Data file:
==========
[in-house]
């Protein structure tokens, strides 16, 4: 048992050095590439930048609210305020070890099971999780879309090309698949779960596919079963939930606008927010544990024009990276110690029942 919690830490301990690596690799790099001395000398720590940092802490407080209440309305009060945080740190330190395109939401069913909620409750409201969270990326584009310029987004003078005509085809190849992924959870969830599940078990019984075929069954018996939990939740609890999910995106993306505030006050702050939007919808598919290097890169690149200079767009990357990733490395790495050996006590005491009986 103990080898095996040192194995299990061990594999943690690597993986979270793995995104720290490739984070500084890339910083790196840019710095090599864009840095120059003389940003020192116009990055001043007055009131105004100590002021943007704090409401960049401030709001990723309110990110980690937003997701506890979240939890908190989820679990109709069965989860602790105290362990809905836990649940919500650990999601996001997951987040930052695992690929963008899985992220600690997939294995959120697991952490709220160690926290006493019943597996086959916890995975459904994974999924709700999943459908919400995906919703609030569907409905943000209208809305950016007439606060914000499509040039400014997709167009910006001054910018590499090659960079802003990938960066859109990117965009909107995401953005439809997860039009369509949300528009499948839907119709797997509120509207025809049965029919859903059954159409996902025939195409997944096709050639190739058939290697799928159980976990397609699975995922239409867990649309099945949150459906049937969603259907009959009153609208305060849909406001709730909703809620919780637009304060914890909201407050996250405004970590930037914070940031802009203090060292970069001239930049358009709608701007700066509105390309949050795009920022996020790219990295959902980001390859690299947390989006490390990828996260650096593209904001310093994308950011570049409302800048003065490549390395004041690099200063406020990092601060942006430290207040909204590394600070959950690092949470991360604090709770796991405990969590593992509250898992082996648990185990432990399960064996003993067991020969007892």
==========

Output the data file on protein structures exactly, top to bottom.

[in-house]
């Protein structure tokens, strides 16, 4: 048992050095590439930048609210305020070890099971999780879309090309698949779960596919079963939930606008927010544990024009990276110690029942 919690830490301990690596690799790099001395000398720590940092802490407080209440309305009060945080740190330190395109939401069913909620409750409201969270990326584009310029987004003078005509085809190849992924959870969830599940078990019984075929069954018996939990939740609890999910995106993306505030006050702050939007919808598919290097890169690149200079767009990357990733490395790495050996006590005491009986 103990080898095996040192194995299990061990594999943690690597993986979270793995995104720290490739984070500084890339910083790196840019710095090599864009840095120059003389940003020192116009990055001043007055009131105004100590002021943007704090409401960049401030709001990723309110990110980690937003997701506890979240939890908190989820679990109709069965989860602790105290362990809905836990649940919500650990999601996001997951987040930052695992690929963008899985992220600690997939294995959120697991952490709220160690926290006493019943597996086959916890995975459904994974999924709700999943459908919400995906919703609030569907409905943000209208809305950016007439606060914000499509040039400014997709167009910006001054910018590499090659960079802003990938960066859109990117965009909107995401953005439809997860039009369509949300528009499948839907119709797997509120509207025809049965029919859903059954159409996902025939195409997944096709050639190739058939290697799928159980976990397609699975995922239409867990649309099945949150459906049937969603259907009959009153609208305060849909406001709730909703809620919780637009304060914890909201407050996250405004970590930037914070940031802009203090060292970069001239930049358009709608701007700066509105390309949050795009920022996020790219990295959902980001390859690299947390989006490390990828996260650096593209904001310093994308950011570049409302800048003065490549390395004041690099200063406020990092601060942006430290207040909204590394600070959950690092949470991360604090709770796991405990969590593992509250898992082996648990185990432990399960064996003993067991020969007892």